Zydrunas “Big Z” Savickas PRs His Log Press, Won’t Say How Heavy It Is

As the Europe’s Strongest Man contest approaches, one of the most hotly debated questions is the matter of who will win the log lift event. Some of the strongest overhead pressers on Earth, including Eddie Hall, Hafthor Bjornsson, and Zydrunas “Big Z” Savickas, will be in attendance when the event kicks off on April 7th.

Savickas currently holds the all-time world record in the log lift: 228 kilograms (502.6 pounds), which he made three years ago at the Arnold Classic in Rio, Brazil. Having Schwarzenegger himself watching him lift undoubtedly gave him some extra motivation for the PR.

And in an video he posted yesterday, the Lithuanian claimed — in a now deleted Instagram story, unfortunately — that he hit “a new PB” in the log lift. He did post the video, but steadfastly refuses to say how heavy it is. Take a look below.

Maybe he didn’t get to full extension, but when a cynical commenter called the lift “a fail,” Big Z had a response ready.

are you referee? I explain for you. It’s video from my training. It is in my gym. Not in competition. I train 30 year and I know how to prepare for competition.

That’s fair. So how heavy was that log? We have a few hints. In a post last week, he said that he’s aiming to lift over 230 kilograms (507 pounds) at Europe’s Strongest Man and agreed with one commenter that 235 kilograms is “achievable.” Today, he gave a more precise answer:

this year my plan to lift 235kg. But I never lift in training records. My best in training 220kg. But my best before I lift 228kg world record was only 205kg. Its not important what I lift in training. Most important what I will lift this year in competition

[Watch Savickas hit a glute-burning 8-rep set of 772-pound hip thrusts last week here.]

Most commenters are pretty sure that was a 230-kilogram lift he posted yesterday, but we don’t know. We do know we’ll be in for a fight come April 7th at Europe’s Strongest Man. Eddie Hall recently made a 226-kilogram seated log press in training, and that was following a 40-rep set of 60kg dumbbell overhead presses.

This is only Hall’s second ever Europe’s Strongest Man (he came 2nd last year behind Hafthor Bjornsson) and it will be the first time that Hall, Bjornsson, and Savickas will be competing for the ESM title. Buckle up.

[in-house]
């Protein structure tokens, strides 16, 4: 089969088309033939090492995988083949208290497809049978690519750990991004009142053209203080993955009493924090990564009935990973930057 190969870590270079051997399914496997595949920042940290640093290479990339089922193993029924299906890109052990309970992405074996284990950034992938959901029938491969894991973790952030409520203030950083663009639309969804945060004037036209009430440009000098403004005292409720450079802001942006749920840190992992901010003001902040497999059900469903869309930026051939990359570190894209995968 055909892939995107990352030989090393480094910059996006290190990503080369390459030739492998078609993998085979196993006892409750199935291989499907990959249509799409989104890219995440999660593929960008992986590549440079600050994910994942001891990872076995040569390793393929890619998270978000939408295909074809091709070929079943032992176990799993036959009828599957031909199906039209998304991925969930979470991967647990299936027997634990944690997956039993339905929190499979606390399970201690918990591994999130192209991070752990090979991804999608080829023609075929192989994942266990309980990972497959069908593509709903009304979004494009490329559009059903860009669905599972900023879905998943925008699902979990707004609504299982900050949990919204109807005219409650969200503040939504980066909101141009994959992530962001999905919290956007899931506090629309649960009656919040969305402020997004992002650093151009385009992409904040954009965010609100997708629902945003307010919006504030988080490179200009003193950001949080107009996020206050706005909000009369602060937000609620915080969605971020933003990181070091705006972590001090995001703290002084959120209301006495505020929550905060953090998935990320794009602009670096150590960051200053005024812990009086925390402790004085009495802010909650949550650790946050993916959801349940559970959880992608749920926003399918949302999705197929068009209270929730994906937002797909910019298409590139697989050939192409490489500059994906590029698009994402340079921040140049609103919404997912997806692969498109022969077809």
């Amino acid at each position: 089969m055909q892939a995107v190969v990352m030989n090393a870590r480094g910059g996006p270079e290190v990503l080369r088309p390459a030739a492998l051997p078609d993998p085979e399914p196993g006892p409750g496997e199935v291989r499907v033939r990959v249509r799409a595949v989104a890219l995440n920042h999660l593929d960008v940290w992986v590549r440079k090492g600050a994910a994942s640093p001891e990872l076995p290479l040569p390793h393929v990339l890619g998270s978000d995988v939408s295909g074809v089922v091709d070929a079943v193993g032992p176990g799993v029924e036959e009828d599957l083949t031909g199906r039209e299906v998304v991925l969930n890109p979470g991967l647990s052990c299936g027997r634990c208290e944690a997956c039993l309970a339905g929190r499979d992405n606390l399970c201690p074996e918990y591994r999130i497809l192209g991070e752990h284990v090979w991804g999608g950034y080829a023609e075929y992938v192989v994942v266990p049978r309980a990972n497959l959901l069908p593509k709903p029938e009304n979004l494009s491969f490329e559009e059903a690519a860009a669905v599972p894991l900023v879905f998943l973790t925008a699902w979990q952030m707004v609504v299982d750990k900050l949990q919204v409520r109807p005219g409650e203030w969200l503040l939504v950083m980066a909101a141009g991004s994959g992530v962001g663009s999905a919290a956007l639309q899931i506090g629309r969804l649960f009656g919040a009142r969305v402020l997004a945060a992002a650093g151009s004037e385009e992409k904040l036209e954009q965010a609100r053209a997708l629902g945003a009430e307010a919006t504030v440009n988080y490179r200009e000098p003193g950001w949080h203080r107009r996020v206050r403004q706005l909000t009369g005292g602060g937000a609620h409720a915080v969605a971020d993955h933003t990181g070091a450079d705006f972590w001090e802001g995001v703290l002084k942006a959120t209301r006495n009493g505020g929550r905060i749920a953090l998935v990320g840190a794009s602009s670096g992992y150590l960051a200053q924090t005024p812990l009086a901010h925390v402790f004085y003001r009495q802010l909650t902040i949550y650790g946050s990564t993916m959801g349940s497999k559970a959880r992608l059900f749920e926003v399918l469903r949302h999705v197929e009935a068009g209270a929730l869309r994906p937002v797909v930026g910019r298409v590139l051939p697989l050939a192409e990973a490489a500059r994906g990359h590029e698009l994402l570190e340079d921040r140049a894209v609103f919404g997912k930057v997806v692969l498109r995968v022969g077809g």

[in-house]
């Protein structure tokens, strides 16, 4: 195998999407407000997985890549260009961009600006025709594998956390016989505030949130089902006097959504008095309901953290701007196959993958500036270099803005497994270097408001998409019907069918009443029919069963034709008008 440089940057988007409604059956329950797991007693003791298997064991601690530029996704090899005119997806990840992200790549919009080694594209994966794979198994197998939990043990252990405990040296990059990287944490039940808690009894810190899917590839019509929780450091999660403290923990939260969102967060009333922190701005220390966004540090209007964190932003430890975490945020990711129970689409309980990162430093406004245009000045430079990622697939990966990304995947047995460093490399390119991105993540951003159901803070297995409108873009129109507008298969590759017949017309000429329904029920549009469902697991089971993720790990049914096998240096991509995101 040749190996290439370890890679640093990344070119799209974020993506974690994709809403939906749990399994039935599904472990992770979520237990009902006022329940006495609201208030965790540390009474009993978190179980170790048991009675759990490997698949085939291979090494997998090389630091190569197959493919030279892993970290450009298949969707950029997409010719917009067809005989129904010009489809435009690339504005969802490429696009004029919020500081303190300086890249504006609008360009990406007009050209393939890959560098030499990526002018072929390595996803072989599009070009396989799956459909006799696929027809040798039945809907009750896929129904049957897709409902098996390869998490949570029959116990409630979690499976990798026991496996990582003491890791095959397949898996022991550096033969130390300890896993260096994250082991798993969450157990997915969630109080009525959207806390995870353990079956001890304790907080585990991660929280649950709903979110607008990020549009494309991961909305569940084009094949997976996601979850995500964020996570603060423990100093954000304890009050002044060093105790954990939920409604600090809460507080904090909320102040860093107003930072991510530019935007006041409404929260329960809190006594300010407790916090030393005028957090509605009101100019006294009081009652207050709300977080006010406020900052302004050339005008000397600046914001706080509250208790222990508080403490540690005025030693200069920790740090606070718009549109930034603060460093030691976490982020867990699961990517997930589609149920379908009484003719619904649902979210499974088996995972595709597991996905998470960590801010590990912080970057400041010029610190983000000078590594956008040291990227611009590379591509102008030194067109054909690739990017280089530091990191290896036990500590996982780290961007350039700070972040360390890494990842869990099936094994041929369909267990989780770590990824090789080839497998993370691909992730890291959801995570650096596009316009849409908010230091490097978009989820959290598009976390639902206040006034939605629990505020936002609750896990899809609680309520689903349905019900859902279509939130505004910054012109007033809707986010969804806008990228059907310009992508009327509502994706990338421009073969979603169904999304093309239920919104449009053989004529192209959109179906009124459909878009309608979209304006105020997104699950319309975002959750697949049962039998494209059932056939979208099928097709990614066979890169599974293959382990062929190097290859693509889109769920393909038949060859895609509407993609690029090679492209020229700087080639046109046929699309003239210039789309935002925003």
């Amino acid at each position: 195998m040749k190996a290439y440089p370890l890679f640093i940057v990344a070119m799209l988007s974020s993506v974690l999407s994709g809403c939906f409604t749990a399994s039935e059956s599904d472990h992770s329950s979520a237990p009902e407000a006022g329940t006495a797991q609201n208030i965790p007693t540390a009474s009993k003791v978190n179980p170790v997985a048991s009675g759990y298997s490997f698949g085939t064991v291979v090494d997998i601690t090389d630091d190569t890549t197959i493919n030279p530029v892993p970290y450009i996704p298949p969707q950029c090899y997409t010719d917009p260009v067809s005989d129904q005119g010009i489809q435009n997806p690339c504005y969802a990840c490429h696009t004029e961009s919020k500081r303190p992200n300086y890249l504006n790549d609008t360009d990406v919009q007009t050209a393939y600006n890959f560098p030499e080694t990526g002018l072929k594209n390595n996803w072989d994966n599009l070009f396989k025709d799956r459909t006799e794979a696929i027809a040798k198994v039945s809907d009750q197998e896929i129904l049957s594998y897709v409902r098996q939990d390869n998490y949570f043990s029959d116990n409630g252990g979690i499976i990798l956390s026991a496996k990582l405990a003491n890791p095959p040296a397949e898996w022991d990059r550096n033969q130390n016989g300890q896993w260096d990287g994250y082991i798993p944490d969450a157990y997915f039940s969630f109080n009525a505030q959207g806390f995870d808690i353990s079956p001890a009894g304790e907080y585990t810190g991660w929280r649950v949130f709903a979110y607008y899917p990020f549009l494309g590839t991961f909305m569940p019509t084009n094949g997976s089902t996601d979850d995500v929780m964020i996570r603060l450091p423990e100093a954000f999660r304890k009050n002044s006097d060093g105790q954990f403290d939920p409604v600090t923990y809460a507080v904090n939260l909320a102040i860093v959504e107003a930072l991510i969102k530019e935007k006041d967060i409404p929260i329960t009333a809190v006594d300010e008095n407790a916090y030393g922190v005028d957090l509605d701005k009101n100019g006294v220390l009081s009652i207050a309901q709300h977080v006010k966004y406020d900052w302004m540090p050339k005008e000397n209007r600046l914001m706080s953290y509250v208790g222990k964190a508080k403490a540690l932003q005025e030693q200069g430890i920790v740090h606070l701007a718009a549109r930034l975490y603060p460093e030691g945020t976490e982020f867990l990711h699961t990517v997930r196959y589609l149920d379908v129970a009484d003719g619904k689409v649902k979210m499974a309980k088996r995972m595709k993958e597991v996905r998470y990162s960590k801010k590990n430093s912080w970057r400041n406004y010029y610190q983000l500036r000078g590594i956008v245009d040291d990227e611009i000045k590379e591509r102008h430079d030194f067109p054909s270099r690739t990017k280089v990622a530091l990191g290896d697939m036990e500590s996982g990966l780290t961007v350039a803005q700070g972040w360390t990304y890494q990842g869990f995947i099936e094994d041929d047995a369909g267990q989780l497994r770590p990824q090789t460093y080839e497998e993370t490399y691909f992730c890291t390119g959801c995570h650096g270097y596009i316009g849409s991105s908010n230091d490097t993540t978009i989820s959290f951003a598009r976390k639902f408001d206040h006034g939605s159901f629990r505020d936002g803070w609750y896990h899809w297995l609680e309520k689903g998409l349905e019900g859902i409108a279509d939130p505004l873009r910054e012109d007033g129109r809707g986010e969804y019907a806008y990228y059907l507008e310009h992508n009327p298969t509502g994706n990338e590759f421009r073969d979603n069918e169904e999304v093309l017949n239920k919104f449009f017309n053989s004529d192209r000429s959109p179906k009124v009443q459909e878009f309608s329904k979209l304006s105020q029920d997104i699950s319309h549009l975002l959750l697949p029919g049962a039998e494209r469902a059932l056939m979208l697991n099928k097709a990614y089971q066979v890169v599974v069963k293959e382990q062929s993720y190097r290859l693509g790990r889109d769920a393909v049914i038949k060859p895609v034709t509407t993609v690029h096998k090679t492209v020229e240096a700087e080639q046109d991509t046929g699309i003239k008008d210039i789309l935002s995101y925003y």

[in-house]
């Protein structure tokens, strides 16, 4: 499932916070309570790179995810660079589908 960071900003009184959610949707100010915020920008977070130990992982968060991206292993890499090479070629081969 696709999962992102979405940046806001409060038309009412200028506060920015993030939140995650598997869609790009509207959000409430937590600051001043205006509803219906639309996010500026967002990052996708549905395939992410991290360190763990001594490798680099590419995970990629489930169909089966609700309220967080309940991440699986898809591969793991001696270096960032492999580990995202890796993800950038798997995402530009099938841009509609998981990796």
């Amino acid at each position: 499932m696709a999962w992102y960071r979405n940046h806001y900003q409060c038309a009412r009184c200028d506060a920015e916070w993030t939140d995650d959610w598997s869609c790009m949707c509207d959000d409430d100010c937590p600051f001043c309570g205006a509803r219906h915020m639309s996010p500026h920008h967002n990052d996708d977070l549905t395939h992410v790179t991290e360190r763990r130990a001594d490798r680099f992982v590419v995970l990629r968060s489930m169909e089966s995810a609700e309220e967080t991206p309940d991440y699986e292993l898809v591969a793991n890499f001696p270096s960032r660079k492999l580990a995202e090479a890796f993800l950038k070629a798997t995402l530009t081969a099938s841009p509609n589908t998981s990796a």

Featured image @savickas_bigz on Instagram.

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Nick is a content producer and journalist with over seven years’ experience reporting on four continents. His first articles about health were on a cholera outbreak in rural Kenya while he was reporting for a French humanitarian organization. His next writing job was covering the nightlife scene in Shanghai. He’s written on a lot of different kinds of things, but his passion for health ultimately led him to cover it full time.Shanghai was where he managed to publish his first health related article (it was on managing diarrhea), he then went on to produce a radio documentary about bodybuilding in Australia before he finished his Master’s degrees in Journalism and International Relations and headed to New York City. Here, he’s been writing on health full time for more than five years for outlets like Men's Health, VICE, and Popular Science.Nick’s interest in health kind of comes from an existential angle: how are we meant to live? How do we reach our potential? Does the body influence the mind? (Believe it or not, his politics Master’s focused on religion.)Questions like these took him through a lot of different areas of health and fitness like gymnastics, vegetarianism, kettlebell training, fasting, CrossFit, Paleo, and so on, until he realized (or decided) that strength training fit best with the ideas of continuous, measurable self improvement.At BarBend his writing focuses a little more on nutrition and long-form content with a heaping dose of strength training. His underlying belief is in the middle path: you don’t have to count every calorie and complete every workout in order to benefit from a healthy lifestyle and a stronger body. Plus, big traps are cool.